Resident Kent Allen brought up a skating rink for the Town Common and an associated parking lot at the Master Plan Implementation Committee meeting once again.
Allen said that in 2005, two versions of a proposed skating rink were discussed.
“One was on the Town Common itself and the second one was in the woods area,” he told the committee at its Wednesday, June 25 meeting. “They had parking then of about 17 vehicles. To clear an area that small wouldn’t be economically justifiable.”
Allen said he had proposed using a space roughly 80 feet deep by 175 feet and brought Assistant Public Works Director John Trottier to the site. He said Trottier was concerned about the sight line problem on Pillsbury Road.
Chairman Chris Davies asked what Allen’s design would bring to the parking numbers.
“Originally it was 17 and we can more than double that,” Allen said, adding his design for parking involved less than a quarter acre.
He noted the existing stone wall could be left in place with an opening cut in to get into the parking area, or it could be taken out and moved to border Pillsbury Road, making the parking area “an integral part of the Common.”
Committee member John Vogl said he would be interested in checking out safety improvements made to both Pillsbury and Mammoth roads, “to take advantage of existing parking at the Lions Hall, Morrison House and the schools and such.”
He said the question to ask is, “What is this parking for? People are finding that there are ways to go to Old Home Day and the Concerts on the Common and all that good stuff that’s there today.”
Committee member Ann Chiampa said she had asked Old Home Day chairman Kathy Wagner about parking and Wagner told her the festival did not have a parking problem, with all the areas that are now available.
Committee member Barbara Mee said to use parking by the Morrison House for a skating rink in the winter would be ridiculous.
Committee member Mike Speltz reminded the committee that the intersection of Mammoth and Pillsbury roads was signalized for pedestrians. “There is a safe path to get from all the churches to the Common,” Speltz said.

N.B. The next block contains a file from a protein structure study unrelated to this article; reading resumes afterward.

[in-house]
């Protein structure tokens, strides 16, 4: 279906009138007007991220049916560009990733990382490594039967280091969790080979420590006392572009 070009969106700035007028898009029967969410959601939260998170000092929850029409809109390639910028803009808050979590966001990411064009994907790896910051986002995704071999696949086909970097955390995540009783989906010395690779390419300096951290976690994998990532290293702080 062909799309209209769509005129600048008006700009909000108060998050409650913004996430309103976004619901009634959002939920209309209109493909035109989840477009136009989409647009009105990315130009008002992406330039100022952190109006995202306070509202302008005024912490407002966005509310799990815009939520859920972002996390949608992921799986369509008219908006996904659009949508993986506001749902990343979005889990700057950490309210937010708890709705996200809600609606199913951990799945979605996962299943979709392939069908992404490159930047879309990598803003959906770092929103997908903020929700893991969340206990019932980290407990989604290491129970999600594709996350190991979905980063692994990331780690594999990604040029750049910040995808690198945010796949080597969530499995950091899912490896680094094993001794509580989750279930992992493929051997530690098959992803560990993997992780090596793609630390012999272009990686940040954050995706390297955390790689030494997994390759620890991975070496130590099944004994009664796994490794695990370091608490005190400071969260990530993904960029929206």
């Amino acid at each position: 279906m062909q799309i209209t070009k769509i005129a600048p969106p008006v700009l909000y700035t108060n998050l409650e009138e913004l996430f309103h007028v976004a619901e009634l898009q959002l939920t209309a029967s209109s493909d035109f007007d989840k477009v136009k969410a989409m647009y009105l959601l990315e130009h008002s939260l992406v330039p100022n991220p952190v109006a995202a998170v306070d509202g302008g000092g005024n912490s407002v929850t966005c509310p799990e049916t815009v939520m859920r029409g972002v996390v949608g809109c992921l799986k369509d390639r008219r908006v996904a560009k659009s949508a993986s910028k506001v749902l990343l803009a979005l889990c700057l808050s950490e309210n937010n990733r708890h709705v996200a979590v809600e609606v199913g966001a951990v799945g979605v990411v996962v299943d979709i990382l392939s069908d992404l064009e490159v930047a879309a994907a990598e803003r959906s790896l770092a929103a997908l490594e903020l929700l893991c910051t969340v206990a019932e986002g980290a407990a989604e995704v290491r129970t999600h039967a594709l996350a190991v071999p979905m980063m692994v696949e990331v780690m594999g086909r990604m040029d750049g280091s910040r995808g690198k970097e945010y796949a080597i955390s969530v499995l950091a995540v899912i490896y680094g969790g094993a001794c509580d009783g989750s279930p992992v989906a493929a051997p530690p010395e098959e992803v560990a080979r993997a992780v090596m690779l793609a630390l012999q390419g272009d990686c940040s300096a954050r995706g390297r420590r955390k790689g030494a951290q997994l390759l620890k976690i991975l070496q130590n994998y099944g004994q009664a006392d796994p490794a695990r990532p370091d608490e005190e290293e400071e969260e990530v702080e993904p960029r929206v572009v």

Davies said it seemed logical to have a place where people could park to enjoy the Town Common and Town Forest. “I think the other areas would be the overflow (parking),” he added. “They could turn around one day and say, ‘No, you can’t park here.’”
Committee member Deb Paul, who is publisher of the Londonderry Times, said originally they wanted to use a pond for the skating rink and Allen said they could do it but that Trottier cautioned that the permitting process with the state could be an issue.
“He (Trottier) said that it was a small, self-contained ecosystem and to get in there and make it bigger, the permitting would be an issue,” Allen said.
The discussion turned to where the rink would be. One possible location showed it near the stone wall picnic area adjacent to the Common.
Chiampa asked about trails for wheelchair and elderly access and said she had visited Crotched Mountain, which has trails that were made accessible by using compacted stone and switchbacks to solve grade problems.
Vogl received consensus that further study was needed for the rink, parking and the town center in general.
“Some of the things I wrote down are the notion of an overlook, the notion of expanded trails, the notion of a skating pond, the notion of handicapped accessibility, the notion of not precluding future changes and the notion of keeping green areas open and possible buildings,” he said. Consensus on those items was reached unanimously.